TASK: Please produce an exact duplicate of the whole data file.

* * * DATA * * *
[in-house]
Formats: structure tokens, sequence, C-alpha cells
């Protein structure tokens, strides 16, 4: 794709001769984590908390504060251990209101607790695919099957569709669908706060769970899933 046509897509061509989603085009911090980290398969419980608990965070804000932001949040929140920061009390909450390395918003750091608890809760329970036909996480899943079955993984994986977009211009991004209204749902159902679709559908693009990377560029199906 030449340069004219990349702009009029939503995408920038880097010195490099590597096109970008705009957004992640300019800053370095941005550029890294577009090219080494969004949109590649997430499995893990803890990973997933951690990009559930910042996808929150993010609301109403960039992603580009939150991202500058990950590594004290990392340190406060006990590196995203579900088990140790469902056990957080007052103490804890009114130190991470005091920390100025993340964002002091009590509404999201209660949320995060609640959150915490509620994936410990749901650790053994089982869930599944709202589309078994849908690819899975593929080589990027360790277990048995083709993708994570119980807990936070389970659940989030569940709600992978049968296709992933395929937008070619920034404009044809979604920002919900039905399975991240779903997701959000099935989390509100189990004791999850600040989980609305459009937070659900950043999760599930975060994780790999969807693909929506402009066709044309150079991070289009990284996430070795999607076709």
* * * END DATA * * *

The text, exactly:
[in-house]
Formats: structure tokens, sequence, C-alpha cells
């Protein structure tokens, strides 16, 4: 794709001769984590908390504060251990209101607790695919099957569709669908706060769970899933 046509897509061509989603085009911090980290398969419980608990965070804000932001949040929140920061009390909450390395918003750091608890809760329970036909996480899943079955993984994986977009211009991004209204749902159902679709559908693009990377560029199906 030449340069004219990349702009009029939503995408920038880097010195490099590597096109970008705009957004992640300019800053370095941005550029890294577009090219080494969004949109590649997430499995893990803890990973997933951690990009559930910042996808929150993010609301109403960039992603580009939150991202500058990950590594004290990392340190406060006990590196995203579900088990140790469902056990957080007052103490804890009114130190991470005091920390100025993340964002002091009590509404999201209660949320995060609640959150915490509620994936410990749901650790053994089982869930599944709202589309078994849908690819899975593929080589990027360790277990048995083709993708994570119980807990936070389970659940989030569940709600992978049968296709992933395929937008070619920034404009044809979604920002919900039905399975991240779903997701959000099935989390509100189990004791999850600040989980609305459009937070659900950043999760599930975060994780790999969807693909929506402009066709044309150079991070289009990284996430070795999607076709």